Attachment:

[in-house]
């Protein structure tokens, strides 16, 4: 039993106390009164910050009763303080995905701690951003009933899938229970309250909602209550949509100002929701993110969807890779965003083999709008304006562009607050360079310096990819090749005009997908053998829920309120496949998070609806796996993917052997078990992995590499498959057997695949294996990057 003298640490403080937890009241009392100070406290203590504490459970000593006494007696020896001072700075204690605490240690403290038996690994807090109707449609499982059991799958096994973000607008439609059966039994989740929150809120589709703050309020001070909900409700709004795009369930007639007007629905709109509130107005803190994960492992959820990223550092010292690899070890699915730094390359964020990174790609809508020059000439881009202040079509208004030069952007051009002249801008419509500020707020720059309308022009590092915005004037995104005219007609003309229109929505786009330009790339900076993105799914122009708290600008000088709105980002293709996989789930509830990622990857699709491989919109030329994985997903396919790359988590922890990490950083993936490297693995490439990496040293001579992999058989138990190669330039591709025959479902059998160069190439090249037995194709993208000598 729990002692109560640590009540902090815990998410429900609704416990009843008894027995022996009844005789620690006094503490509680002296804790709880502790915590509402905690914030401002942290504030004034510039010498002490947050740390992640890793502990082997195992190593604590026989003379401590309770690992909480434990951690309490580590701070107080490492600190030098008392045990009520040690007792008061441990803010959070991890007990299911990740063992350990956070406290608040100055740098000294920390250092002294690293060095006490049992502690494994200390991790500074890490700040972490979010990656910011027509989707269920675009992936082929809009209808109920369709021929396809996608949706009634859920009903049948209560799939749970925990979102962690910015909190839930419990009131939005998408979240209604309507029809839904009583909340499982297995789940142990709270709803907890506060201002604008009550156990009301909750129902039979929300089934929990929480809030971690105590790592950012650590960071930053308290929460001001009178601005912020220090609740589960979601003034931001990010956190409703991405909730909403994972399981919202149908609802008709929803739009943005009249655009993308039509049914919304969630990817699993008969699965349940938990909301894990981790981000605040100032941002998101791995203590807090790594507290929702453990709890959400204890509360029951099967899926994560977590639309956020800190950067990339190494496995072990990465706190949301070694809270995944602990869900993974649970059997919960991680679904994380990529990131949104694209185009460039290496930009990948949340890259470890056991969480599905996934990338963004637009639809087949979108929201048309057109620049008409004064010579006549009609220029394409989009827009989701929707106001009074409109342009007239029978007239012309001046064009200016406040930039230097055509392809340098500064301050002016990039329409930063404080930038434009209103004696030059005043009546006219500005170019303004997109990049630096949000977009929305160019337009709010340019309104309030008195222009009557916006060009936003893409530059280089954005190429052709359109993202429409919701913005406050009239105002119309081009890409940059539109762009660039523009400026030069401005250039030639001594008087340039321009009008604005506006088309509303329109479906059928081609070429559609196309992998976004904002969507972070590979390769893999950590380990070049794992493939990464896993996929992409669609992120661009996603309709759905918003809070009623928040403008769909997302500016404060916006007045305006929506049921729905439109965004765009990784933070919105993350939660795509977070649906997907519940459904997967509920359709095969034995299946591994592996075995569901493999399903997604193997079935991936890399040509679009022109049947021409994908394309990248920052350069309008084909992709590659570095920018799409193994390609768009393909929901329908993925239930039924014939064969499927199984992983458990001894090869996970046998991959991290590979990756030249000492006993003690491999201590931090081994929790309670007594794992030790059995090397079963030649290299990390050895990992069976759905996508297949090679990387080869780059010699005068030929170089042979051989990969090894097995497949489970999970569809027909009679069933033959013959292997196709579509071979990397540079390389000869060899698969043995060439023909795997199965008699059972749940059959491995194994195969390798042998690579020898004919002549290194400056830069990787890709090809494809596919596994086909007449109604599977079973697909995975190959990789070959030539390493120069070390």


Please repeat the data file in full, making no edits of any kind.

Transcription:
[in-house]
């Protein structure tokens, strides 16, 4: 039993106390009164910050009763303080995905701690951003009933899938229970309250909602209550949509100002929701993110969807890779965003083999709008304006562009607050360079310096990819090749005009997908053998829920309120496949998070609806796996993917052997078990992995590499498959057997695949294996990057 003298640490403080937890009241009392100070406290203590504490459970000593006494007696020896001072700075204690605490240690403290038996690994807090109707449609499982059991799958096994973000607008439609059966039994989740929150809120589709703050309020001070909900409700709004795009369930007639007007629905709109509130107005803190994960492992959820990223550092010292690899070890699915730094390359964020990174790609809508020059000439881009202040079509208004030069952007051009002249801008419509500020707020720059309308022009590092915005004037995104005219007609003309229109929505786009330009790339900076993105799914122009708290600008000088709105980002293709996989789930509830990622990857699709491989919109030329994985997903396919790359988590922890990490950083993936490297693995490439990496040293001579992999058989138990190669330039591709025959479902059998160069190439090249037995194709993208000598 729990002692109560640590009540902090815990998410429900609704416990009843008894027995022996009844005789620690006094503490509680002296804790709880502790915590509402905690914030401002942290504030004034510039010498002490947050740390992640890793502990082997195992190593604590026989003379401590309770690992909480434990951690309490580590701070107080490492600190030098008392045990009520040690007792008061441990803010959070991890007990299911990740063992350990956070406290608040100055740098000294920390250092002294690293060095006490049992502690494994200390991790500074890490700040972490979010990656910011027509989707269920675009992936082929809009209808109920369709021929396809996608949706009634859920009903049948209560799939749970925990979102962690910015909190839930419990009131939005998408979240209604309507029809839904009583909340499982297995789940142990709270709803907890506060201002604008009550156990009301909750129902039979929300089934929990929480809030971690105590790592950012650590960071930053308290929460001001009178601005912020220090609740589960979601003034931001990010956190409703991405909730909403994972399981919202149908609802008709929803739009943005009249655009993308039509049914919304969630990817699993008969699965349940938990909301894990981790981000605040100032941002998101791995203590807090790594507290929702453990709890959400204890509360029951099967899926994560977590639309956020800190950067990339190494496995072990990465706190949301070694809270995944602990869900993974649970059997919960991680679904994380990529990131949104694209185009460039290496930009990948949340890259470890056991969480599905996934990338963004637009639809087949979108929201048309057109620049008409004064010579006549009609220029394409989009827009989701929707106001009074409109342009007239029978007239012309001046064009200016406040930039230097055509392809340098500064301050002016990039329409930063404080930038434009209103004696030059005043009546006219500005170019303004997109990049630096949000977009929305160019337009709010340019309104309030008195222009009557916006060009936003893409530059280089954005190429052709359109993202429409919701913005406050009239105002119309081009890409940059539109762009660039523009400026030069401005250039030639001594008087340039321009009008604005506006088309509303329109479906059928081609070429559609196309992998976004904002969507972070590979390769893999950590380990070049794992493939990464896993996929992409669609992120661009996603309709759905918003809070009623928040403008769909997302500016404060916006007045305006929506049921729905439109965004765009990784933070919105993350939660795509977070649906997907519940459904997967509920359709095969034995299946591994592996075995569901493999399903997604193997079935991936890399040509679009022109049947021409994908394309990248920052350069309008084909992709590659570095920018799409193994390609768009393909929901329908993925239930039924014939064969499927199984992983458990001894090869996970046998991959991290590979990756030249000492006993003690491999201590931090081994929790309670007594794992030790059995090397079963030649290299990390050895990992069976759905996508297949090679990387080869780059010699005068030929170089042979051989990969090894097995497949489970999970569809027909009679069933033959013959292997196709579509071979990397540079390389000869060899698969043995060439023909795997199965008699059972749940059959491995194994195969390798042998690579020898004919002549290194400056830069990787890709090809494809596919596994086909007449109604599977079973697909995975190959990789070959030539390493120069070390």